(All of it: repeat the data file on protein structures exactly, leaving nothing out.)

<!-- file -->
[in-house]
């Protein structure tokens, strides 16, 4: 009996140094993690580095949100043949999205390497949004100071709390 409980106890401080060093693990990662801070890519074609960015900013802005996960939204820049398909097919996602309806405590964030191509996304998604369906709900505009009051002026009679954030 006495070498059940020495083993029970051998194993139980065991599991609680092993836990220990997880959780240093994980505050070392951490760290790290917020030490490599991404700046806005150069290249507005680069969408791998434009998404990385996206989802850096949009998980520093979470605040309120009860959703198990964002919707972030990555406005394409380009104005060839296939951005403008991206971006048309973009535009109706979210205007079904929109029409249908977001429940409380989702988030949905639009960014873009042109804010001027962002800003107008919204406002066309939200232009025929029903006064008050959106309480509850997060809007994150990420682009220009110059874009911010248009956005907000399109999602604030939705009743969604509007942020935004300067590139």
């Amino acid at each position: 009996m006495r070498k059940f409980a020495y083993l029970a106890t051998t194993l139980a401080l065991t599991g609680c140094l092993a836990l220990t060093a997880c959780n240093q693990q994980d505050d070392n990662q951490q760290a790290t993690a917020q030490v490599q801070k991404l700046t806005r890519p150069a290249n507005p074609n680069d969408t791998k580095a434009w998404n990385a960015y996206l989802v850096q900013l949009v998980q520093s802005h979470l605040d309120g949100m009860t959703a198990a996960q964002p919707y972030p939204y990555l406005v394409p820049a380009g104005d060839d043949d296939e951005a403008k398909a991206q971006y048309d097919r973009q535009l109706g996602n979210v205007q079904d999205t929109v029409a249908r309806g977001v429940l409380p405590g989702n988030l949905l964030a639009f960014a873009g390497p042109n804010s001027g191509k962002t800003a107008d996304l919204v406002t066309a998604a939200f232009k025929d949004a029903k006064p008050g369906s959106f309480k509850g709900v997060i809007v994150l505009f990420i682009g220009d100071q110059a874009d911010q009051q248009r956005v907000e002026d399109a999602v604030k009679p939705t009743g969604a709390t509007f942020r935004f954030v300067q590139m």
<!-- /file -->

[in-house]
């Protein structure tokens, strides 16, 4: 009996140094993690580095949100043949999205390497949004100071709390 409980106890401080060093693990990662801070890519074609960015900013802005996960939204820049398909097919996602309806405590964030191509996304998604369906709900505009009051002026009679954030 006495070498059940020495083993029970051998194993139980065991599991609680092993836990220990997880959780240093994980505050070392951490760290790290917020030490490599991404700046806005150069290249507005680069969408791998434009998404990385996206989802850096949009998980520093979470605040309120009860959703198990964002919707972030990555406005394409380009104005060839296939951005403008991206971006048309973009535009109706979210205007079904929109029409249908977001429940409380989702988030949905639009960014873009042109804010001027962002800003107008919204406002066309939200232009025929029903006064008050959106309480509850997060809007994150990420682009220009110059874009911010248009956005907000399109999602604030939705009743969604509007942020935004300067590139």
């Amino acid at each position: 009996m006495r070498k059940f409980a020495y083993l029970a106890t051998t194993l139980a401080l065991t599991g609680c140094l092993a836990l220990t060093a997880c959780n240093q693990q994980d505050d070392n990662q951490q760290a790290t993690a917020q030490v490599q801070k991404l700046t806005r890519p150069a290249n507005p074609n680069d969408t791998k580095a434009w998404n990385a960015y996206l989802v850096q900013l949009v998980q520093s802005h979470l605040d309120g949100m009860t959703a198990a996960q964002p919707y972030p939204y990555l406005v394409p820049a380009g104005d060839d043949d296939e951005a403008k398909a991206q971006y048309d097919r973009q535009l109706g996602n979210v205007q079904d999205t929109v029409a249908r309806g977001v429940l409380p405590g989702n988030l949905l964030a639009f960014a873009g390497p042109n804010s001027g191509k962002t800003a107008d996304l919204v406002t066309a998604a939200f232009k025929d949004a029903k006064p008050g369906s959106f309480k509850g709900v997060i809007v994150l505009f990420i682009g220009d100071q110059a874009d911010q009051q248009r956005v907000e002026d399109a999602v604030k009679p939705t009743g969604a709390t509007f942020r935004f954030v300067q590139m």